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Ethanol-blended fuel remains key issue for the OPE industry

OPEI provides updates on legislative activity, educational initiatives

By Kris Kiser, president and CEO, Outdoor Power Equipment Institute

The Outdoor Power Equipment Institute (OPEI) continues to work on policy and educational initiatives to address the entry of mid-level ethanol blends, E15 or otherwise, into the U.S. general fuel supply. Our members and industry remain concerned about misfueling of outdoor power equipment and other products, which can result in product damage and potential safety issues. Here is an update on legislative issues and activities.

Will EPA announce new blending requirements for ethanol this year?

On April 10, the Environmental Protection Agency (EPA) announced a proposed settlement with the American Petroleum Institute and the American Fuel and Petrochemical Manufacturers over deadlines for issuing annual requirements under the Renewable Fuel Standard (RFS) program. Under the proposed consent decree, EPA would issue final annual volume standards for 2014 and 2015 by the end of this year. Although not required by the consent decree, EPA will also finalize the standards for 2016 in 2015.

The proposed consent decree does not address the content or substance of the volume standards, and it establishes the following schedule:

* By June 1, the agency will propose volume requirements for 2015;

* By November 30, EPA will finalize volume requirements for 2014 and 2015 and resolve a pending waiver petition for 2014.

EPA also announced the following:

* EPA will propose and finalize the RFS standards for 2016 on the same timeline (proposal by June 1, final by November 30);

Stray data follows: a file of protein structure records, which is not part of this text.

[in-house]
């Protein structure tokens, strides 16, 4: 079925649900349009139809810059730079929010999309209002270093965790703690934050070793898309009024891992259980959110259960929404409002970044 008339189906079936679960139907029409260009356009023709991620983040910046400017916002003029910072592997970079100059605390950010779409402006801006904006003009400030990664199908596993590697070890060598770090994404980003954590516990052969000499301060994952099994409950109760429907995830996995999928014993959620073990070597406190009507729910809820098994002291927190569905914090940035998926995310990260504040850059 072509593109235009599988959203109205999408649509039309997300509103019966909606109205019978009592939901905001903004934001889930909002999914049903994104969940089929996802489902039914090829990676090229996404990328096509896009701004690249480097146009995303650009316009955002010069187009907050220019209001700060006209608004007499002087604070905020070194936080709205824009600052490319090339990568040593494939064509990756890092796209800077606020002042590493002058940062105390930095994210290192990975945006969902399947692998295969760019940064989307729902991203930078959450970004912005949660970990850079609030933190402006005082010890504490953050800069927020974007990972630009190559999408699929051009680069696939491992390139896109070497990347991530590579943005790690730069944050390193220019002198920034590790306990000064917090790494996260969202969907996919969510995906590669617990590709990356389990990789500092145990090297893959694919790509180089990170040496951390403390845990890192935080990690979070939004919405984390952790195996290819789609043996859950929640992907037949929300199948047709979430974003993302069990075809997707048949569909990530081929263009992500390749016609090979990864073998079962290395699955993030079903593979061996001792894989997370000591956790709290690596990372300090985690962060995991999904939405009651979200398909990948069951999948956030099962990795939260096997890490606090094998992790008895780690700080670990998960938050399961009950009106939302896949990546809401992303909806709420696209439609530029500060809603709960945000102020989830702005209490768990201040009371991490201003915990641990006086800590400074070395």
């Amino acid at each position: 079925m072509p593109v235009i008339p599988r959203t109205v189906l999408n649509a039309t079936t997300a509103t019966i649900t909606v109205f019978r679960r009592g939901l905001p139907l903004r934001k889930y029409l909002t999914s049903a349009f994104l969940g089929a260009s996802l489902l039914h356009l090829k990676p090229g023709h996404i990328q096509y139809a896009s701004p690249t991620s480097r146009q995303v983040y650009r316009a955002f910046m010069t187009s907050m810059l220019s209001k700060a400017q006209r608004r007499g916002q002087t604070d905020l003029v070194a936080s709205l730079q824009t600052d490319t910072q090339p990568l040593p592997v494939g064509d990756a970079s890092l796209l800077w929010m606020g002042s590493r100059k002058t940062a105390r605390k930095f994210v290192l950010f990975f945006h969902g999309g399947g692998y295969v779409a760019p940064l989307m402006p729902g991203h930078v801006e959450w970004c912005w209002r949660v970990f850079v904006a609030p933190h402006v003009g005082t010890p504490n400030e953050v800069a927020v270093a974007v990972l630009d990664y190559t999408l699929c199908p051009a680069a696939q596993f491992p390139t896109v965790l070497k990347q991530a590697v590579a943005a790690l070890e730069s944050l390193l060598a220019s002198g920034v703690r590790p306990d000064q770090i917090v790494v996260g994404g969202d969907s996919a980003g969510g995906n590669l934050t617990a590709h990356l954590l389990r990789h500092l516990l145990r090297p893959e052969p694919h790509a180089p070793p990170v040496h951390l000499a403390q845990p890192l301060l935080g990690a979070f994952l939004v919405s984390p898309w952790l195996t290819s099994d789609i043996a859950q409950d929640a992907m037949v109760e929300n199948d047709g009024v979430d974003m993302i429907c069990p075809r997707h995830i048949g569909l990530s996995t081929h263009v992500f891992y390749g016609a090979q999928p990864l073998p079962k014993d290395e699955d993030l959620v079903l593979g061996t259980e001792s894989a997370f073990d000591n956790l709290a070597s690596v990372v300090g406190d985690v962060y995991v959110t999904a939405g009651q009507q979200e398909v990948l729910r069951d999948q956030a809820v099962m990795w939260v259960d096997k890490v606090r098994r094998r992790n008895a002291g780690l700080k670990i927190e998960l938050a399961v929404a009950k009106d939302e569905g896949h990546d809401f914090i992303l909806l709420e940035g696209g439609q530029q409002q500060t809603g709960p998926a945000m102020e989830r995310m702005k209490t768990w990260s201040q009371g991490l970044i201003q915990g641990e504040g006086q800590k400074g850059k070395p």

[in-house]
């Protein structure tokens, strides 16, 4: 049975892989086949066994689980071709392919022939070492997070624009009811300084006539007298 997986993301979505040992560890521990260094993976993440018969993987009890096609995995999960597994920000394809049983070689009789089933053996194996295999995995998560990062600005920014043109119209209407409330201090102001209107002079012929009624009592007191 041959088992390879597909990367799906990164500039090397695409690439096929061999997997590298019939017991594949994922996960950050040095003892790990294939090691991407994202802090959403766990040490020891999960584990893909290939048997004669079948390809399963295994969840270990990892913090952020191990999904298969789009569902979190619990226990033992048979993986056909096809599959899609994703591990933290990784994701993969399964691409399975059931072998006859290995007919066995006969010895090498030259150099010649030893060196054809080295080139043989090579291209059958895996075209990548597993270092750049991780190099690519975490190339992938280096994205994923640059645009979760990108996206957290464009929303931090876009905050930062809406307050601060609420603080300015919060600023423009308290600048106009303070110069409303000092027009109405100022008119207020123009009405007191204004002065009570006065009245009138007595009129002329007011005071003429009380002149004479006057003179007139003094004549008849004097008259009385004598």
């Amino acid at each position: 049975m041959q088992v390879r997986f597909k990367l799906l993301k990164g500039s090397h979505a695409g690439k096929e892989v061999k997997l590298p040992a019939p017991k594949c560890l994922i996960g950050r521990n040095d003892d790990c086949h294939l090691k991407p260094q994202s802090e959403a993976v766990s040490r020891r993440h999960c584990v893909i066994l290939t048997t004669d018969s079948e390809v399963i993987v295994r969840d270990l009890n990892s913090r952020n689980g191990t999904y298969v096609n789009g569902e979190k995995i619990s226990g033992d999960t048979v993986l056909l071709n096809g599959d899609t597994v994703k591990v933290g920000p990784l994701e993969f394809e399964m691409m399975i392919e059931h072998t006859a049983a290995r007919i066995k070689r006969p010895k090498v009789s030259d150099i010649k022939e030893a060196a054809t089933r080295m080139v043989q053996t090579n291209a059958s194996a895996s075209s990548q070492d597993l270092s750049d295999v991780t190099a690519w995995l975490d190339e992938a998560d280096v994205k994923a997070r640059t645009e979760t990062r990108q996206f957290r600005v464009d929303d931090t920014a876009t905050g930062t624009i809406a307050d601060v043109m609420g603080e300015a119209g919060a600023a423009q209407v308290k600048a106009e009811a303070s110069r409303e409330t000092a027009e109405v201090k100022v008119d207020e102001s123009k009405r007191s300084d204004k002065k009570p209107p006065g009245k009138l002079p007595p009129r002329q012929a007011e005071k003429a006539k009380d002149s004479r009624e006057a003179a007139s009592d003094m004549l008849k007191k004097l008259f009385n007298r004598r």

* EPA will propose and finalize the RFS biomass-based diesel volume requirement for 2017 on the same schedule; and

* The agency will re-propose volume requirements for 2014 that reflect the volumes of renewable fuel that were actually used in 2014.

What’s happening on Capitol Hill with RFS reform?

On February 26, Senator Pat Toomey (R-PA) proposed S. 577, Corn Ethanol Mandate Elimination Act of 2015, which would remove the explicit mandate for the use of corn ethanol. The bill would not invalidate the E15 partial waiver, or restrict the EPA waiver authority for the addition of new mid-level fuel blends. The general impetus for this bill stems from concerns over diverting food resources to energy, food prices, and land-use issues. Co-sponsors include Senators Dianne Feinstein (D-CA), Susan Collins (R-ME) and Jeff Flake (R-AZ).

On February 4, Representative Bob Goodlatte (R-VA) introduced H.R. 704, RFS Reform Act of 2015, which would focus on rescinding EPA waiver authority to introduce new mid-level blends, and would also repeal the existing partial-waiver for E15, capping ethanol blends at E10. The bill has 46 co-sponsors, with bipartisan support, and is identical to the legislation introduced during the last Congress.

Goodlatte also reintroduced on February 4 the H.R. 703, Renewable Fuel Standard Elimination Act, with 57 co-sponsors. This legislation would fully repeal the RFS.

On January 21, Representative Michael Burgess (R-TX), introduced H.R. 434, Leave Ethanol Volumes at Existing Level Act. The bill would repeal the E15 waivers, rescind EPA’s authority to issue additional ethanol volume waivers, and effectively cap ethanol mid-level blends at E10.

On January 7, Representative James Sensenbrenner (R-WI) introduced H.R. 21 with nine co-sponsors. The act provides for a comprehensive assessment of the scientific and technical research on the implications of the use of mid-level ethanol blends. This legislation would roll back the E15 waivers, as well as rescind EPA authority to issue new ethanol waivers until a federally funded study is completed and reviewed, assessing the effects of ethanol on engines.